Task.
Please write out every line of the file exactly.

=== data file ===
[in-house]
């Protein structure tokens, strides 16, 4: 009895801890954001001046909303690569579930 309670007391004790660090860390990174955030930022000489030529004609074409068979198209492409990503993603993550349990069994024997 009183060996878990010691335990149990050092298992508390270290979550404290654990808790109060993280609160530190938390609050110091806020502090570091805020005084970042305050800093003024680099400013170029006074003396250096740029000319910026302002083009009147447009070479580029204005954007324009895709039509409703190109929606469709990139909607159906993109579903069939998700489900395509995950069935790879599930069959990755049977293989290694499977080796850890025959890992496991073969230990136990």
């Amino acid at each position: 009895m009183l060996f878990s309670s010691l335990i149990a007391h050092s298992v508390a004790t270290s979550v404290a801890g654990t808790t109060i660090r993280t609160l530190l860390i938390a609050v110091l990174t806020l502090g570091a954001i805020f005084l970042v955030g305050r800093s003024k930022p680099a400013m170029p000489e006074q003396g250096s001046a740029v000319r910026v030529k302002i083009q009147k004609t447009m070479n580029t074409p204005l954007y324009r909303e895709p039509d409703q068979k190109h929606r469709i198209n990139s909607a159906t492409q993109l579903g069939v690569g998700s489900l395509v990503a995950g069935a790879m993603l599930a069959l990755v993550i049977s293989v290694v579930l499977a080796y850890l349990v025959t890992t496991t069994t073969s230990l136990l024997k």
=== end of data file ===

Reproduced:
[in-house]
């Protein structure tokens, strides 16, 4: 009895801890954001001046909303690569579930 309670007391004790660090860390990174955030930022000489030529004609074409068979198209492409990503993603993550349990069994024997 009183060996878990010691335990149990050092298992508390270290979550404290654990808790109060993280609160530190938390609050110091806020502090570091805020005084970042305050800093003024680099400013170029006074003396250096740029000319910026302002083009009147447009070479580029204005954007324009895709039509409703190109929606469709990139909607159906993109579903069939998700489900395509995950069935790879599930069959990755049977293989290694499977080796850890025959890992496991073969230990136990």
């Amino acid at each position: 009895m009183l060996f878990s309670s010691l335990i149990a007391h050092s298992v508390a004790t270290s979550v404290a801890g654990t808790t109060i660090r993280t609160l530190l860390i938390a609050v110091l990174t806020l502090g570091a954001i805020f005084l970042v955030g305050r800093s003024k930022p680099a400013m170029p000489e006074q003396g250096s001046a740029v000319r910026v030529k302002i083009q009147k004609t447009m070479n580029t074409p204005l954007y324009r909303e895709p039509d409703q068979k190109h929606r469709i198209n990139s909607a159906t492409q993109l579903g069939v690569g998700s489900l395509v990503a995950g069935a790879m993603l599930a069959l990755v993550i049977s293989v290694v579930l499977a080796y850890l349990v025959t890992t496991t069994t073969s230990l136990l024997k």